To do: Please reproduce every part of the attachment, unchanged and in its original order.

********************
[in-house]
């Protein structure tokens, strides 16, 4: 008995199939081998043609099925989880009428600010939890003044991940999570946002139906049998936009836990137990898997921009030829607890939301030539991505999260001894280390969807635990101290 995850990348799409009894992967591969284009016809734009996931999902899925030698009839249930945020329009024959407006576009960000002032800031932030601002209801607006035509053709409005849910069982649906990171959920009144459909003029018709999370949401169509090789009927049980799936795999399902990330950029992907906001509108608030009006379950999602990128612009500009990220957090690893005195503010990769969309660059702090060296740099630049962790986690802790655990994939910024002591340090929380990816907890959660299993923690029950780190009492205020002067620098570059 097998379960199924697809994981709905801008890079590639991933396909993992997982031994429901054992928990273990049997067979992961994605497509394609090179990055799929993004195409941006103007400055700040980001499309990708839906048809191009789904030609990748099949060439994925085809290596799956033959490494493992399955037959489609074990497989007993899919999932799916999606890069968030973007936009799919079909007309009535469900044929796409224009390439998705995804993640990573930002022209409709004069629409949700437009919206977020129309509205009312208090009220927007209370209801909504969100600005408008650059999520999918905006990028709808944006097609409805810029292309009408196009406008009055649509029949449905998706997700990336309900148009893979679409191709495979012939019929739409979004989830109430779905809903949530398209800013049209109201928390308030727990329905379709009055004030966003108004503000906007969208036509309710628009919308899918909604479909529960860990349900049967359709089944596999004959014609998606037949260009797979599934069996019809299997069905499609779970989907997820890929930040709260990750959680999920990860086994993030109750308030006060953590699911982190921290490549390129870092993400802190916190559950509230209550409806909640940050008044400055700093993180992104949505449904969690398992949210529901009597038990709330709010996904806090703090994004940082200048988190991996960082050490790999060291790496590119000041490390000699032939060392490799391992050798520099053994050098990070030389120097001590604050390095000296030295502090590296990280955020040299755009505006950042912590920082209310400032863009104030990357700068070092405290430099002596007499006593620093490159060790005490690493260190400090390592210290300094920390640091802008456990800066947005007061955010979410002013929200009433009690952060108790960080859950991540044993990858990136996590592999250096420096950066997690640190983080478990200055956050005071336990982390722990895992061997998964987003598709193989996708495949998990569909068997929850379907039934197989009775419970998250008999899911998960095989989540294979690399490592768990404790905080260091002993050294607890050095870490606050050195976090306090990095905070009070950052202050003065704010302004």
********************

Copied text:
[in-house]
């Protein structure tokens, strides 16, 4: 008995199939081998043609099925989880009428600010939890003044991940999570946002139906049998936009836990137990898997921009030829607890939301030539991505999260001894280390969807635990101290 995850990348799409009894992967591969284009016809734009996931999902899925030698009839249930945020329009024959407006576009960000002032800031932030601002209801607006035509053709409005849910069982649906990171959920009144459909003029018709999370949401169509090789009927049980799936795999399902990330950029992907906001509108608030009006379950999602990128612009500009990220957090690893005195503010990769969309660059702090060296740099630049962790986690802790655990994939910024002591340090929380990816907890959660299993923690029950780190009492205020002067620098570059 097998379960199924697809994981709905801008890079590639991933396909993992997982031994429901054992928990273990049997067979992961994605497509394609090179990055799929993004195409941006103007400055700040980001499309990708839906048809191009789904030609990748099949060439994925085809290596799956033959490494493992399955037959489609074990497989007993899919999932799916999606890069968030973007936009799919079909007309009535469900044929796409224009390439998705995804993640990573930002022209409709004069629409949700437009919206977020129309509205009312208090009220927007209370209801909504969100600005408008650059999520999918905006990028709808944006097609409805810029292309009408196009406008009055649509029949449905998706997700990336309900148009893979679409191709495979012939019929739409979004989830109430779905809903949530398209800013049209109201928390308030727990329905379709009055004030966003108004503000906007969208036509309710628009919308899918909604479909529960860990349900049967359709089944596999004959014609998606037949260009797979599934069996019809299997069905499609779970989907997820890929930040709260990750959680999920990860086994993030109750308030006060953590699911982190921290490549390129870092993400802190916190559950509230209550409806909640940050008044400055700093993180992104949505449904969690398992949210529901009597038990709330709010996904806090703090994004940082200048988190991996960082050490790999060291790496590119000041490390000699032939060392490799391992050798520099053994050098990070030389120097001590604050390095000296030295502090590296990280955020040299755009505006950042912590920082209310400032863009104030990357700068070092405290430099002596007499006593620093490159060790005490690493260190400090390592210290300094920390640091802008456990800066947005007061955010979410002013929200009433009690952060108790960080859950991540044993990858990136996590592999250096420096950066997690640190983080478990200055956050005071336990982390722990895992061997998964987003598709193989996708495949998990569909068997929850379907039934197989009775419970998250008999899911998960095989989540294979690399490592768990404790905080260091002993050294607890050095870490606050050195976090306090990095905070009070950052202050003065704010302004």